The past seems to bubble up to the surface more frequently and picturesquely in Lithuania than in other places. The country is famous for its deposits of amber, fossilized tree resin. These golden nuggets are brought up from deep underground, sometimes containing bits of long-dead insects and plants.
Lithuania is also the burial ground of more recent, human history. For the past two summers, archaeologists in the capital city of Vilnius have been excavating the ruins of the city’s Great Synagogue, damaged in World War II, demolished during Soviet times, and now buried underneath a primary school. The same team has pinpointed the location of additional mass graves in the Ponary killing site, where the congregation of that synagogue and tens of thousands of other Jews were murdered. Not far from the site of the Great Synagogue, scientists have been studying mummies in the Dominican Church of the Holy Spirit. And also close by, the crypt beneath the Cathedral of Vilnius, where the remains of kings and queens were revealed during a flood in the 1930s, is a popular tourist attraction, as are the buttons and scraps of uniforms of Napoleon’s soldiers, who died in Vilnius during the disastrous retreat from Moscow in 1812, now on display in the National Museum.
Maybe in Vilnius nothing really remains hidden forever. A stroll away from the National Museum, the Dominican Church, and the Cathedral, and not all that far away from Ponary, there was another treasure trove, hidden in yet another church. Thousands of documents and books from Jewish libraries, archives, and synagogues were hidden from Nazi looting by a small group of men and women, at the risk of their lives. After the war, they were forced to hide the materials again, this time from the new Soviet occupiers of Lithuania. They turned for help to a courageous, non-Jewish librarian, Antanas Ulpis, head of the Book Chamber of the Lithuanian Soviet Socialist Republic, located in the requisitioned Church of St. George. He and a handful of trusted staff members hid the materials in nooks and crannies and under piles of debris and kept the secret for forty years. Only with the arrival of glasnost did Jews in the West learn of the existence of the trove, long believed to have been destroyed.
Hidden in the Book Chamber were the last earthly remains of the Ashkenazic East European civilization that was all but completely wiped out by Nazi genocide and now survives only in fragments scattered around the world. Among the treasures are thousands of books from the famed Strashun Library, including rare Hebrew books and Yiddish books. There are also tens of thousands of documents, including literary works, letters, memoirs, theater posters, photographs, pamphlets, political and religious tracts, and communal records. Many of the materials are in Yiddish, once the everyday language of the over 200,000 Jews who lived in Lithuania before World War II, but barely spoken or understood by the few thousand Jews who live there today.
These books and documents are now being cataloged, conserved, and digitized by the YIVO Institute for Jewish Research in partnership with the Martynas Mažvydas National Library of Lithuania and the Lithuanian Central State Archives. A large proportion of the hidden documents and books came from the collections of YIVO, which is now located in New York. There, in its archives and library, are tens and thousands of the books and millions of pages of the documents that the Nazis did succeed in looting. After the war, they were recovered in Frankfurt-am-Main and with the help of the U.S. Army, returned to YIVO in its new headquarters in the United States.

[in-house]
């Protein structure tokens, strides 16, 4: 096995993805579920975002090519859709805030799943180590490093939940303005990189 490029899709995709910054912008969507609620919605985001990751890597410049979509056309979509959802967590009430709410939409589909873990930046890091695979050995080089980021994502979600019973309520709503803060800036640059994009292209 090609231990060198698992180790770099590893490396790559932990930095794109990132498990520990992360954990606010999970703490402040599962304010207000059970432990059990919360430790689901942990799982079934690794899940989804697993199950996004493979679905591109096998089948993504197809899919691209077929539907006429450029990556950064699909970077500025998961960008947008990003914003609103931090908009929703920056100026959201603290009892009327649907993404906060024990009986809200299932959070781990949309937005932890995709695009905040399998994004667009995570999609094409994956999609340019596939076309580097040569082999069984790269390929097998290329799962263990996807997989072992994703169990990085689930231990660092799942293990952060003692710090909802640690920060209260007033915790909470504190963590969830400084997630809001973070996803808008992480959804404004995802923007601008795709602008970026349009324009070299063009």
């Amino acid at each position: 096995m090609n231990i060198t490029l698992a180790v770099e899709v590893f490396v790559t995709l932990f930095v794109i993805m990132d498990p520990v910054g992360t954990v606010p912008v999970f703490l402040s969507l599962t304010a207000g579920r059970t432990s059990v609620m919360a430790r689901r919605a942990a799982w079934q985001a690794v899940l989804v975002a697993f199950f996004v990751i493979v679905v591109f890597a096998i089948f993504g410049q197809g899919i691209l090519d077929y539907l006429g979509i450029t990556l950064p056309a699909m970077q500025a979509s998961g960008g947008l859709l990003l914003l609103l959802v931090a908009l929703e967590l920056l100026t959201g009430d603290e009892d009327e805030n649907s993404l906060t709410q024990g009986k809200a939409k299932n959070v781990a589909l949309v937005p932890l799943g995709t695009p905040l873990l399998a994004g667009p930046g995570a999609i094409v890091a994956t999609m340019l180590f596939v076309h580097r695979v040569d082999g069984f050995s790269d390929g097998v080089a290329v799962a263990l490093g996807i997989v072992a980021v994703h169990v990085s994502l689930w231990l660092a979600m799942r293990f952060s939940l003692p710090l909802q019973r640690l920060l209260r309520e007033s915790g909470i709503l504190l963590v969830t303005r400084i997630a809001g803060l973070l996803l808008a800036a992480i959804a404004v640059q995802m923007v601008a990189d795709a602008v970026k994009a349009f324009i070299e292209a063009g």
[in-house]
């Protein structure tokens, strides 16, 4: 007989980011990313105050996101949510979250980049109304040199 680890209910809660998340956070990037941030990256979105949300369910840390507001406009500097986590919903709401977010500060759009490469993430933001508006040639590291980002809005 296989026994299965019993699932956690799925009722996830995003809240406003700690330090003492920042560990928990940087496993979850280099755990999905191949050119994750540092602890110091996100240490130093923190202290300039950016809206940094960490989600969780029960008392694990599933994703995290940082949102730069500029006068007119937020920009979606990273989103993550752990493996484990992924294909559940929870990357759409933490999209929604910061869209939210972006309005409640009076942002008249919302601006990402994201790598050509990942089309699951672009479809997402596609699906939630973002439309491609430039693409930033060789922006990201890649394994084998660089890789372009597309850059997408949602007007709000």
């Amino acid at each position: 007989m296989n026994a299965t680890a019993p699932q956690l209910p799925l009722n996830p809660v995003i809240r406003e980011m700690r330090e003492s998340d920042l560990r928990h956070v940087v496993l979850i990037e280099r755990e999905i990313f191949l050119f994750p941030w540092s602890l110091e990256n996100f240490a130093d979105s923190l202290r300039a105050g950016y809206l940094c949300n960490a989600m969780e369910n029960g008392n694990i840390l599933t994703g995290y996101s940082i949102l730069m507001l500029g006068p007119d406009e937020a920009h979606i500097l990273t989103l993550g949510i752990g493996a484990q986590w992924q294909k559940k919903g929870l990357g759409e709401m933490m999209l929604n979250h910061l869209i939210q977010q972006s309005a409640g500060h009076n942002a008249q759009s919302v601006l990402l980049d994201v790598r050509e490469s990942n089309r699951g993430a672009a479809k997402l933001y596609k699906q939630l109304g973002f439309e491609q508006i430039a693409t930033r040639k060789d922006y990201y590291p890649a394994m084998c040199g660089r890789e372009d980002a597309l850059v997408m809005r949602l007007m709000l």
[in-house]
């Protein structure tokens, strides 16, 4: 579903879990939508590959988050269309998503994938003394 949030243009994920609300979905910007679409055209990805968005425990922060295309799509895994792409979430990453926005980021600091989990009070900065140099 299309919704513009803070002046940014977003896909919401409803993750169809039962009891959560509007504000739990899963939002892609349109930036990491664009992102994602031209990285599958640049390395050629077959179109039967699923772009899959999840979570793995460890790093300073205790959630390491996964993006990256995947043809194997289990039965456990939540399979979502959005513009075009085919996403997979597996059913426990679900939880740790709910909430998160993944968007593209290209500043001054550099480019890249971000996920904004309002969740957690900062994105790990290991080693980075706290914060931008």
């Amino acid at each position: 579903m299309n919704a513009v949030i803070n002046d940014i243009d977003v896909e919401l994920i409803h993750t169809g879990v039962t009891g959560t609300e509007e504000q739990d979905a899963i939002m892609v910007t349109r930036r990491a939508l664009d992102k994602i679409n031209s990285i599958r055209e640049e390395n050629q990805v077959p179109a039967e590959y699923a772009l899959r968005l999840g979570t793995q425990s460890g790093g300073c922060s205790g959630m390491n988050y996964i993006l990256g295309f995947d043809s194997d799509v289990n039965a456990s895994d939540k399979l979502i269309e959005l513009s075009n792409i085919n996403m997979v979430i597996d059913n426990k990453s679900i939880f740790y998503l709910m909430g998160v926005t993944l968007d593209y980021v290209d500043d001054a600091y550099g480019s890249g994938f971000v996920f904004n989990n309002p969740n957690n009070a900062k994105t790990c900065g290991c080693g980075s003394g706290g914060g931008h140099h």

The collection on both sides of the ocean will be reunited online in a search portal that is due to launch at the end of October 2017 at https://vilnacollections.yivo.org . The full text of books and archival folders will be available to researchers as PDFs. This is the first step to making them accessible to a readership that goes beyond scholars proficient in Yiddish. Not only are there many books never translated from Yiddish into other languages, but also manuscripts that have never been published. These Yiddish literary works run the gamut of high art to children’s literature and populist genres, such as first aid manuals, and other how-to guides.
By Roberta Newman (Director of Digital Initiatives, YIVO Institute for Jewish Research)
Writers and publishers had trouble keeping up with a voracious Yiddish readership in the 1920s-30s, a brief period flowering for Yiddish literature and schools in Eastern Europe. So it was also an era in which Jewish children were increasingly exposed to Yiddish translations of children’s literature in other languages. Among the books now being digitized by the Edward Blank YIVO Vilna Collections project is this 1920 Yiddish translation of Bingo, the Story of a Dog, a section from Ernest Thompson Seton’s 1898 Wild Animals I Have Known, the most popular of his many books of animal fiction. (YIVO Institute for Jewish Research, New York)
There were few female authors in the early history of Yiddish literature. A notable exception to the rule is the genre of tkhines (supplications), private devotions and prayers, which were intended primarily for use by women and were often written by women. This book from the National Library of Lithuania combines a collection of tkhines related to childbirth with the grace said after the celebratory meal following a bris (circumcision ceremony). It was printed in Vilna in 1837 and its second title page notes that its author is “Sore [Sarah] the midwife, daughter of our teacher Kadesh.” In addition to prayers to be said before and after childbirth, there are also prayers that can be said by pregnant women and even barren women. (Martynas Mažvydas National Library of Lithuania)